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Fatima Pedrosa Domellof, Linda K McLoon, Mona Lindström; A sturdy connective tissue network surrounds all the extraocular muscle fibers. Invest. Ophthalmol. Vis. Sci. 201657(12):.
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© 2017 Association for Research in Vision and Ophthalmology.
Recent reports suggest that the different compartmentss of the extraocular muscles can contract independently. As this is in contrast to how other skeletal muscles function, we examined the connective tissue endo-, peri-, and epimysium to determine the biological feasibility of this view.
Normal human EOMs were serially cross-sectioned and processed for immunohistochemistry with antibodies specific against Collagen I, III IV , VI and elastin. Human and rabbit EOMs were fixed and processed for scanning electron microscopy (SEM).
Col III, IV, and VI nicely delineated the contours of all muscle fibers, and Col VI was also found in the perimysial space. In contrast, Col I was mostly present in the interstitial perimysial space. Elastin was found surrounding individual myofibers both circumferentially and longitudinally, as well as running between neighboring fibers. Col I, VI, and elastin were all seen to run equally between all parts of the muscle, including between the orbital and global layers.SEM revealed a very prominent network of fibrils around the individual muscle fibers, showing a network of highly interconnected and sturdy channels within which the fibers are contained. These interconnected networks ran from the epimyisum to the endomysium around each myofiber, forming a continuous and prominent network, with a continuous and tight matrix interconnection between the orbital and global layers.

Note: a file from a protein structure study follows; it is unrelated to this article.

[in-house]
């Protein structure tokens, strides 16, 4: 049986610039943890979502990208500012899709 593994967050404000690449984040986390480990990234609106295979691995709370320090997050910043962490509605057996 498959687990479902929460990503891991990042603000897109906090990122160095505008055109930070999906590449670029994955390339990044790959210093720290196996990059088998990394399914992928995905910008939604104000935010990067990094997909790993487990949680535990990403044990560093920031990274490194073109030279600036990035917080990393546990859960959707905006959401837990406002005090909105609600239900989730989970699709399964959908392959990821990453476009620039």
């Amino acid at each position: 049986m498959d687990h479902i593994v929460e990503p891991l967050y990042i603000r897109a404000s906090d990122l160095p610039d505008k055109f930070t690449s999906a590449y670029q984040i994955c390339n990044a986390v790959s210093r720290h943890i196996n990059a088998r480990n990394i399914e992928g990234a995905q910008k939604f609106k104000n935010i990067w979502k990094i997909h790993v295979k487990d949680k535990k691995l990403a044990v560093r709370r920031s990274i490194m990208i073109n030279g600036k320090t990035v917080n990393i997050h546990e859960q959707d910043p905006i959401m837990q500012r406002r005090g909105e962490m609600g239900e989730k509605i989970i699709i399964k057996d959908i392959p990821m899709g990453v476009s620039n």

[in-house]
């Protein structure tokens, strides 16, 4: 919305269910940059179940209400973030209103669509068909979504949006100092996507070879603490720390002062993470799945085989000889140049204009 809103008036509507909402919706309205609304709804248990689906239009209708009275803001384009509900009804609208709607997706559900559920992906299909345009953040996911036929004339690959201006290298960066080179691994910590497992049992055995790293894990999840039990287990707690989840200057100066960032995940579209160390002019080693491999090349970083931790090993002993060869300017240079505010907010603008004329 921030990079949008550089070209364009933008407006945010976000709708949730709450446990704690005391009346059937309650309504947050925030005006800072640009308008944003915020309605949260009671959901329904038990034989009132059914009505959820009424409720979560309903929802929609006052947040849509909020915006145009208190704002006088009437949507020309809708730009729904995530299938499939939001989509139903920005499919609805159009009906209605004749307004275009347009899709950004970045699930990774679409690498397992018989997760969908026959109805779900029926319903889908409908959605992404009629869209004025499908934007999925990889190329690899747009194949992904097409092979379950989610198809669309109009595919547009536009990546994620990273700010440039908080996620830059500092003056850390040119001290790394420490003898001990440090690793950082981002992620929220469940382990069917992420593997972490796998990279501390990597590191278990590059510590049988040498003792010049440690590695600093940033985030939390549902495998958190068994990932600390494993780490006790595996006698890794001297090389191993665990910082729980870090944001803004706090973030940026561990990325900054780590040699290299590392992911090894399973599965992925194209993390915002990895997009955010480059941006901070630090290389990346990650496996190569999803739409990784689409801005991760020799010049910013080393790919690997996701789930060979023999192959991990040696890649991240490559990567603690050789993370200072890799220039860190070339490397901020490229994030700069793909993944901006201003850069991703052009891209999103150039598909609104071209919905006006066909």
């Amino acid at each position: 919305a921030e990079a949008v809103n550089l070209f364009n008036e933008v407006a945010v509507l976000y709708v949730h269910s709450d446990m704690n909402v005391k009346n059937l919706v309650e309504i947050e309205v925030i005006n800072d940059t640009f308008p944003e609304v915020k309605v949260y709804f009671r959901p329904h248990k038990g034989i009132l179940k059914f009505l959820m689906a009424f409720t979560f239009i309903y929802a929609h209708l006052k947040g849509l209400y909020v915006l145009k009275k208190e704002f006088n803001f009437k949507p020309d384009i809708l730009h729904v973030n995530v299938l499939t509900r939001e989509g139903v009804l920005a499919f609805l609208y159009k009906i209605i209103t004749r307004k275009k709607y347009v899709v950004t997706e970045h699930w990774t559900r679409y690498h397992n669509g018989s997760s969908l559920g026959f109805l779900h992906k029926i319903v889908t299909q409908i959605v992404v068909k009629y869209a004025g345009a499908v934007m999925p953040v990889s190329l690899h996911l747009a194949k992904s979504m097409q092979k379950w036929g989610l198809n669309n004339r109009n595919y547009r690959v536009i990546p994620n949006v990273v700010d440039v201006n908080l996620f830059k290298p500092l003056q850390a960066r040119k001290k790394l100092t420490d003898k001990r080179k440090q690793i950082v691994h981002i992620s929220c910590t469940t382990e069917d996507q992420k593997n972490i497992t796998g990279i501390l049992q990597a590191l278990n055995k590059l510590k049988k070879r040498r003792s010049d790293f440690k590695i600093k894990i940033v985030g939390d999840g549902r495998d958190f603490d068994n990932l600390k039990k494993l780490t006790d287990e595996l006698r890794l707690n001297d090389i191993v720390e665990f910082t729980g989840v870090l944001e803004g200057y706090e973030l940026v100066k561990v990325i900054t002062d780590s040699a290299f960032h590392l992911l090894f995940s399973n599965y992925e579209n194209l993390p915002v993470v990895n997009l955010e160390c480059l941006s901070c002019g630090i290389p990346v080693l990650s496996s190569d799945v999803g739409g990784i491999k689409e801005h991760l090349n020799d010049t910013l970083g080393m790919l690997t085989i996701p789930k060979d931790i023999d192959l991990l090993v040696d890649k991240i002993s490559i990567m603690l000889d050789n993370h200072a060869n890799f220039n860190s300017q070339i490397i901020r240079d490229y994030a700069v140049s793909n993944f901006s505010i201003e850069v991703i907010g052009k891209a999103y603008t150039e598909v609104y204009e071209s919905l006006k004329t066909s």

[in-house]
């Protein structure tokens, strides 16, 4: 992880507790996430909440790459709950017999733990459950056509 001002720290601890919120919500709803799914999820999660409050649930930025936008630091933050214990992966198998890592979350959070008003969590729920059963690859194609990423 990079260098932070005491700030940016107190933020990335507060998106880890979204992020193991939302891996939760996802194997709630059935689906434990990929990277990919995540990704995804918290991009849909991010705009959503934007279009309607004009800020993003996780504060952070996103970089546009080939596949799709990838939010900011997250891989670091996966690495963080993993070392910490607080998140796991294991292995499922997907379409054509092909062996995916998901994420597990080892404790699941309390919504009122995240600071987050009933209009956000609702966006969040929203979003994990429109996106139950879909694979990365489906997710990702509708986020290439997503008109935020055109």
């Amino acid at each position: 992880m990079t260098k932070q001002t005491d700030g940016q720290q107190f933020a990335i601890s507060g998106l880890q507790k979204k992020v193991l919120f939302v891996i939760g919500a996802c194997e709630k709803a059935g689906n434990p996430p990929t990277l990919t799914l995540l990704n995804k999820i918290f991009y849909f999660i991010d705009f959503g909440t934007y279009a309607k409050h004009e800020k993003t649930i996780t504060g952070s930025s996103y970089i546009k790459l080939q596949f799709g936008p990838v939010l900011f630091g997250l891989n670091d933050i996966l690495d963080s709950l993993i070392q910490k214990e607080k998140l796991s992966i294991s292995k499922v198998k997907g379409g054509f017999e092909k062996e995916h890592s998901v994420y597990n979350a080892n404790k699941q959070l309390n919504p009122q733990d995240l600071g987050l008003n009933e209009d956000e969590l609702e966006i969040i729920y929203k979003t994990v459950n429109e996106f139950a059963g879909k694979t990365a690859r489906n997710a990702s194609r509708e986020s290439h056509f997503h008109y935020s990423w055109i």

This massively interconnected collagen matrix likely results in significant lateral force transmission. This finding helps explain the ”loss of additive force” seen in experiments where the stimulation of multiple motor units does not equal the sum of the forces of each stimulated singly. It also supports the view that individual compartmental movements could not be possible if the epimysium is intact.
This is an abstract that was submitted for the 2016 ARVO Annual Meeting, held in Seattle, Wash., May 1-5, 2016.
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